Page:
Bangladesh, Colombia and the Philippines show how countries can start adapting to climate change now.
A global consortium of universities, cities, community organizations and World Resources Institute launched an initiative to build cities’ capacities to adapt to the impacts of climate change. The consortium, a Global Commission on Adaptation initiative, will partner with an initial cohort of 15 universities from 18 time zones to implement urban resilience projects in cities.
This paper examines case studies from three regions— Bangladesh, Malabon City (Philippines) and Cartegana (Colombia) —that are making progress on integrating climate adaptation into planning and implementing on-the-ground actions to build coastal resilience. The enabling factors and challenges shared by these locations can serve as models and inspiration to policy makers and other stakeholders in other countries that are grappling with similar issues as they work to narrow the “implementation gap” between planning and action.
New research finds nearly two-thirds of sewage and human waste in 15 major cities is unsafely managed, worsening urban sanitation crisis.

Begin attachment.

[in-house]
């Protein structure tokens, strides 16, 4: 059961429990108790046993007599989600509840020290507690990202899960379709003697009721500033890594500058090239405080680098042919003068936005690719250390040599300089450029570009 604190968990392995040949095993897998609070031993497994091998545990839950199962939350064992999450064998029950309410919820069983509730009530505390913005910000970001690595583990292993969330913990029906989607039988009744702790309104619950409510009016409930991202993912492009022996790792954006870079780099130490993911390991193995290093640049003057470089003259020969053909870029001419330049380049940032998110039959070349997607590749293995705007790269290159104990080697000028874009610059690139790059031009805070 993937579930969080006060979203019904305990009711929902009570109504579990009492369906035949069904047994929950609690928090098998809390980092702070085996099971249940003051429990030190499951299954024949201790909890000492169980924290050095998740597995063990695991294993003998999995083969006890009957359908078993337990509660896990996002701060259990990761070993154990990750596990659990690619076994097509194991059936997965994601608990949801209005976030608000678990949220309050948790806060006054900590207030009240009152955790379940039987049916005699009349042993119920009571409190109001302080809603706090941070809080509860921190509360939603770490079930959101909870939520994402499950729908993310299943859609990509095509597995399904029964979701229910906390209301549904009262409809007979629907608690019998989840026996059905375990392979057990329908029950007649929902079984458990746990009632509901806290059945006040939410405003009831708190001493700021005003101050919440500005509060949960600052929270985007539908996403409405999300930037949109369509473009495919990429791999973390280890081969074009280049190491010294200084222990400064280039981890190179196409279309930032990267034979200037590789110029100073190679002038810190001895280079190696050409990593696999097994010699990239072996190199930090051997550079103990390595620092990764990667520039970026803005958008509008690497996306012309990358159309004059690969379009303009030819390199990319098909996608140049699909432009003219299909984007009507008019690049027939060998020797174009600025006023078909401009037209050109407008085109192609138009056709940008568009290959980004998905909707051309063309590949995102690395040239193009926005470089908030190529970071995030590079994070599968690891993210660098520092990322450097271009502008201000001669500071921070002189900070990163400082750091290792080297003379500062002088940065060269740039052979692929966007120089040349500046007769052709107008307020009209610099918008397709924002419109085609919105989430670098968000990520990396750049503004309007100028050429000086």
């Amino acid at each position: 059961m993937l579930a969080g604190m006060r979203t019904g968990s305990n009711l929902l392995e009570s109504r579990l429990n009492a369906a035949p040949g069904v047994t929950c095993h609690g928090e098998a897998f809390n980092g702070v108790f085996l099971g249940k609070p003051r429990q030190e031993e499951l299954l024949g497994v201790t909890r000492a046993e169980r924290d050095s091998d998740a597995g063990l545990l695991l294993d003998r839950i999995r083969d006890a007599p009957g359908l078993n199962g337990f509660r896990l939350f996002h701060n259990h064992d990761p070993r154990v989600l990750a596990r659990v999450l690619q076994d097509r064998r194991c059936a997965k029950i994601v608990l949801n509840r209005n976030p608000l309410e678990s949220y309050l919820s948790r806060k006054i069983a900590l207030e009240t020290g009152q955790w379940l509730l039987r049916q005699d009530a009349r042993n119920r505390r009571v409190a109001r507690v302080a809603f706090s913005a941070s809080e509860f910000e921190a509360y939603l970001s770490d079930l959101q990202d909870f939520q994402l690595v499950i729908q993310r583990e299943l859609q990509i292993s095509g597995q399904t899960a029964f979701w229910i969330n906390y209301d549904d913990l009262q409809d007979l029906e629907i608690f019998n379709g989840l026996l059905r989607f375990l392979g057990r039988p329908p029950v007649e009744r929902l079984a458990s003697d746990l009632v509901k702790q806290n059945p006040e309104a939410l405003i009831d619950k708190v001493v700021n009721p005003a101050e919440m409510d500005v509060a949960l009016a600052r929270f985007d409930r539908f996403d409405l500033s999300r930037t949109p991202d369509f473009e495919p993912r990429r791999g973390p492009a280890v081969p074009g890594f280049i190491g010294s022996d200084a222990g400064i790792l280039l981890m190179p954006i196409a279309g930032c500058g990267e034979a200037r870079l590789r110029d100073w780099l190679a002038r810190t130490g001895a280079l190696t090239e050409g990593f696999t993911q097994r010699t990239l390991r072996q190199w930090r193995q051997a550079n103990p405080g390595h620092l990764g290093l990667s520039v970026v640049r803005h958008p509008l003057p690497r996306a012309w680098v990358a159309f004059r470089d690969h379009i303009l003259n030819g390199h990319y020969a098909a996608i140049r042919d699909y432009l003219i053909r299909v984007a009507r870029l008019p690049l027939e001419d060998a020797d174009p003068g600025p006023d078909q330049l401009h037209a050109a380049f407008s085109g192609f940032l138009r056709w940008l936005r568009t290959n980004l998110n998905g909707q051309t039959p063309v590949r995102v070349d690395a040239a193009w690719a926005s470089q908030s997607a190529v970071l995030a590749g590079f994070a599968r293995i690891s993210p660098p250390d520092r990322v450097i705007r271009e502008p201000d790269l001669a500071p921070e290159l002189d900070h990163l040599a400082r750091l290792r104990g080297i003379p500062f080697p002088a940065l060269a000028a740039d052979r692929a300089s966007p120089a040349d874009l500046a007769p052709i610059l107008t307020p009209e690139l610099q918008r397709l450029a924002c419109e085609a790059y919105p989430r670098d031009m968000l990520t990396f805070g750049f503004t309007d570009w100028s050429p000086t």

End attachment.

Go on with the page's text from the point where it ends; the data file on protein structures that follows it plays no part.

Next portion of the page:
Seaside communities from South Asia to the Caribbean have suffered terribly from flooding. Arivudai Nambi Appadurai, India Adaptation Strategy Head for the Climate Resilience Practice and WRI India, distills how they can adapt, with a focus on the dynamics of environmental justice and sustainable development.
More than 600 million people in sub-Saharan Africa lack access to electricity; 71 million in Kenya and Tanzania alone. Rentable solar systems can provide a safe, affordable solution, but they haven't taken off – yet.
EPA General Counsel Avi Garbow, renowned environmental attorney Rizwana Hasan and others explained at a recent event why citizens' rights to information, public participation and justice are critical for sustainable development.
Through the Compact of Mayors and parallel initiatives, cities are making ambitious commitments to curb emissions, adopting new greenhouse gas emissions measuring standards, and supporting the financing of low-carbon infrastructure.
How can we make climate change adaptation measures more effective? I recently traveled to Dhaka, Bangladesh to discuss ways to address that very question.
Bangladesh’s Comprehensive Disaster Management Programme (CDMP) is one of the most ambitious of its kind in a developing country.
Collaborative networks have enabled the CDMP to expand its operations.
How can national policies support communities to adapt to climate change?
The world's farmers face a major challenge achieving food security for 5.7 billion people while producing crops sustainably.